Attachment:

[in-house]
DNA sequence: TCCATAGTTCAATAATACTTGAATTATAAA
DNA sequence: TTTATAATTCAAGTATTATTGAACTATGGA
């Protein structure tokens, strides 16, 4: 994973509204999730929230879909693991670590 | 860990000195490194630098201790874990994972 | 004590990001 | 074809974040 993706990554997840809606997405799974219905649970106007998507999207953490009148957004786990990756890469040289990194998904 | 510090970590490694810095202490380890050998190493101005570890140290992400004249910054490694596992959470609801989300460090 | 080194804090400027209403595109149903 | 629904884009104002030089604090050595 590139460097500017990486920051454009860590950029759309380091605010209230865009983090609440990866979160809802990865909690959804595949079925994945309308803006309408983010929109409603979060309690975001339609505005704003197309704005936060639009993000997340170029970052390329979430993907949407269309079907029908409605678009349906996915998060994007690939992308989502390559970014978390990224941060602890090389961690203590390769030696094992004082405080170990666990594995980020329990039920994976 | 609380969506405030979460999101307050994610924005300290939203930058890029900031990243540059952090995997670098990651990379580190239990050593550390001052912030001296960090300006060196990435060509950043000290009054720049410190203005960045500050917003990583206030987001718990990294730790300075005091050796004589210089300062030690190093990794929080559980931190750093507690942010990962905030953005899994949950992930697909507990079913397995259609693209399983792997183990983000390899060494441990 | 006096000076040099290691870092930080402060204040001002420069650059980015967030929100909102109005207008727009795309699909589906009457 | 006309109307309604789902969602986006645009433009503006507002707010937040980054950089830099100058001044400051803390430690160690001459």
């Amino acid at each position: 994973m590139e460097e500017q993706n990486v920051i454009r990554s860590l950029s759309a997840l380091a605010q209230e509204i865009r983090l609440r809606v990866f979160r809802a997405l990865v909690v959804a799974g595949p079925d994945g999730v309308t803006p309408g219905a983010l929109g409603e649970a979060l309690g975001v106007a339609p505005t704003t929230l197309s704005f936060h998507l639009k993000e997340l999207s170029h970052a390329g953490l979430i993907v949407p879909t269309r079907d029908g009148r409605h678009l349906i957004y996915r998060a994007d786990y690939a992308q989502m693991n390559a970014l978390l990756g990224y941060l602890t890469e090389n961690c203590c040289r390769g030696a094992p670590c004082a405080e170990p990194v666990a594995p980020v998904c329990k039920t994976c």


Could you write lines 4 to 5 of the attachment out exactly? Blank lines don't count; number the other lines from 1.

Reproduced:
């Protein structure tokens, strides 16, 4: 994973509204999730929230879909693991670590 | 860990000195490194630098201790874990994972 | 004590990001 | 074809974040 993706990554997840809606997405799974219905649970106007998507999207953490009148957004786990990756890469040289990194998904 | 510090970590490694810095202490380890050998190493101005570890140290992400004249910054490694596992959470609801989300460090 | 080194804090400027209403595109149903 | 629904884009104002030089604090050595 590139460097500017990486920051454009860590950029759309380091605010209230865009983090609440990866979160809802990865909690959804595949079925994945309308803006309408983010929109409603979060309690975001339609505005704003197309704005936060639009993000997340170029970052390329979430993907949407269309079907029908409605678009349906996915998060994007690939992308989502390559970014978390990224941060602890090389961690203590390769030696094992004082405080170990666990594995980020329990039920994976 | 609380969506405030979460999101307050994610924005300290939203930058890029900031990243540059952090995997670098990651990379580190239990050593550390001052912030001296960090300006060196990435060509950043000290009054720049410190203005960045500050917003990583206030987001718990990294730790300075005091050796004589210089300062030690190093990794929080559980931190750093507690942010990962905030953005899994949950992930697909507990079913397995259609693209399983792997183990983000390899060494441990 | 006096000076040099290691870092930080402060204040001002420069650059980015967030929100909102109005207008727009795309699909589906009457 | 006309109307309604789902969602986006645009433009503006507002707010937040980054950089830099100058001044400051803390430690160690001459």
């Amino acid at each position: 994973m590139e460097e500017q993706n990486v920051i454009r990554s860590l950029s759309a997840l380091a605010q209230e509204i865009r983090l609440r809606v990866f979160r809802a997405l990865v909690v959804a799974g595949p079925d994945g999730v309308t803006p309408g219905a983010l929109g409603e649970a979060l309690g975001v106007a339609p505005t704003t929230l197309s704005f936060h998507l639009k993000e997340l999207s170029h970052a390329g953490l979430i993907v949407p879909t269309r079907d029908g009148r409605h678009l349906i957004y996915r998060a994007d786990y690939a992308q989502m693991n390559a970014l978390l990756g990224y941060l602890t890469e090389n961690c203590c040289r390769g030696a094992p670590c004082a405080e170990p990194v666990a594995p980020v998904c329990k039920t994976c």